The setting of Rückert’s of "Oft denk' ich, sie sind nur ausgegangen" in Kindertotenlieder depicts
lost children, and a parent's hope that their children will be returning home. This song, like the
others, depicts dead, non-existent children in the traditional sense of a delusional or intoxicated
parent easing their grief with a mirage of memory. A duality in real life and in spiritual
life;- “Coming home”, to the parent who lives or to God. However, in the Nietzschean sense,
it shows the success of Mahler surpassing his mortality reflected in the last two lines of the poem.
line 11 We'll soon overtake them, up on the hills,
line 12 In the sunshine! The day is fine upon the hills!
Referring to figure 3, "We'll soon overtake them, up on the hills,/In the sunshine!" is the parents’
death in God’s light, They are both in the sunshine and since the children cannot be found in the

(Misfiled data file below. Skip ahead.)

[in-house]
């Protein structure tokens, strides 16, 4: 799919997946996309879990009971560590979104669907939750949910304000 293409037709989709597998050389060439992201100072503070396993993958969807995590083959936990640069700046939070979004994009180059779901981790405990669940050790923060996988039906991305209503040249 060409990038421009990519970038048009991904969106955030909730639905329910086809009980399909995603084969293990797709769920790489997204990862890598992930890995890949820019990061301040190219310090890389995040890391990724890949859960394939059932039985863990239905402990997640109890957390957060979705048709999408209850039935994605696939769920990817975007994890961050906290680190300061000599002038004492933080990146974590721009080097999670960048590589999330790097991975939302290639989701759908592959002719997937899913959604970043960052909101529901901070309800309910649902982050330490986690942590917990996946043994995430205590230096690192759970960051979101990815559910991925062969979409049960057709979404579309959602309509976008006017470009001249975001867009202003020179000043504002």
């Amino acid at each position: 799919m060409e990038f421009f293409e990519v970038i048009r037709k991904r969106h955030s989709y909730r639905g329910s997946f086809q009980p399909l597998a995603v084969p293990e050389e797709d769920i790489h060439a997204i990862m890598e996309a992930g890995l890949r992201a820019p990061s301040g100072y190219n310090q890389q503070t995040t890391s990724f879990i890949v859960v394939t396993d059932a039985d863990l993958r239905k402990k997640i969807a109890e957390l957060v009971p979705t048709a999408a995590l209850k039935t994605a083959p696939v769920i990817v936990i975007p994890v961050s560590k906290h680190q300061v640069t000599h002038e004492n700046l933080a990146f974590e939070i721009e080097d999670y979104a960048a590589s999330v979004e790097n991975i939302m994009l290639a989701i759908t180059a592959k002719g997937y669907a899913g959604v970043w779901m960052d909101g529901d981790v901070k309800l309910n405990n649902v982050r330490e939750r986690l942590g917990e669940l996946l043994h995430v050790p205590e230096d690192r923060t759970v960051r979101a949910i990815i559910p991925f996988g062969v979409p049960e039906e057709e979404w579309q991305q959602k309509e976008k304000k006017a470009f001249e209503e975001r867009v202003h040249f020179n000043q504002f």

light where their parents are, they must be in the tumultuous Dionysian darkness, remembered.
The remaining phrase "The day is fine upon the hills!" is the cry of continued life that was missing
in the first Kindertotenlieder, although the parents are going to be "In the sunshine," they have
assurance that their children are not there. The dual meaning that these five Rückert poems
take on made sure that they were not set to music due to some frivolous fancy of Mahler's.
Surly it was the philosophical interests of Gustav Mahler and his encounters not only with
death, but also with birth, influenced the choosing of these particular Rückert poems.
Incomplete rehearsals and other performances of the Kindertotenlieder cycle were conducted with a singer and smaller chamber ensemble more suited for Mahler's Rückert-Lieder (see fig. 4 ) or Songs after Rückert in January 1905. The complete Kindertotenlieder cycle was premiered with a full orchestra, with similar fuller and robust instrumentation (see fig. 5), for his 5th Symphony that was orchestrated in Essen on March 8, 1906. In a letter to his wife dated March 9, 1906 Mahler wrote,